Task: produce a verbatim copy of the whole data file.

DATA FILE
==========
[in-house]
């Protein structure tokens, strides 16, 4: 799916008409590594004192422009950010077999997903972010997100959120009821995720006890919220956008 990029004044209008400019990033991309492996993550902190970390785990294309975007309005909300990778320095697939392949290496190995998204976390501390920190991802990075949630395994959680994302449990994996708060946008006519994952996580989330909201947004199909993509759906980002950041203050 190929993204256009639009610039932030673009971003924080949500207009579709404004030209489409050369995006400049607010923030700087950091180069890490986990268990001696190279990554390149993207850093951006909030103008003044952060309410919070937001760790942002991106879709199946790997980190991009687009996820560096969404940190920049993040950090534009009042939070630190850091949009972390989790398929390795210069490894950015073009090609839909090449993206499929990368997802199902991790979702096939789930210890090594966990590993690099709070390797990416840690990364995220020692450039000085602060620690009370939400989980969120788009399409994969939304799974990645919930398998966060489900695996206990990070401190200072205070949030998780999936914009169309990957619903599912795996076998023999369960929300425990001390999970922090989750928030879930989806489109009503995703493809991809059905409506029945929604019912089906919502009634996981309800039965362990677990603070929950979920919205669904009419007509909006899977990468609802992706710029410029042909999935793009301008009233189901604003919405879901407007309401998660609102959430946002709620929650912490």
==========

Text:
[in-house]
């Protein structure tokens, strides 16, 4: 799916008409590594004192422009950010077999997903972010997100959120009821995720006890919220956008 990029004044209008400019990033991309492996993550902190970390785990294309975007309005909300990778320095697939392949290496190995998204976390501390920190991802990075949630395994959680994302449990994996708060946008006519994952996580989330909201947004199909993509759906980002950041203050 190929993204256009639009610039932030673009971003924080949500207009579709404004030209489409050369995006400049607010923030700087950091180069890490986990268990001696190279990554390149993207850093951006909030103008003044952060309410919070937001760790942002991106879709199946790997980190991009687009996820560096969404940190920049993040950090534009009042939070630190850091949009972390989790398929390795210069490894950015073009090609839909090449993206499929990368997802199902991790979702096939789930210890090594966990590993690099709070390797990416840690990364995220020692450039000085602060620690009370939400989980969120788009399409994969939304799974990645919930398998966060489900695996206990990070401190200072205070949030998780999936914009169309990957619903599912795996076998023999369960929300425990001390999970922090989750928030879930989806489109009503995703493809991809059905409506029945929604019912089906919502009634996981309800039965362990677990603070929950979920919205669904009419007509909006899977990468609802992706710029410029042909999935793009301008009233189901604003919405879901407007309401998660609102959430946002709620929650912490």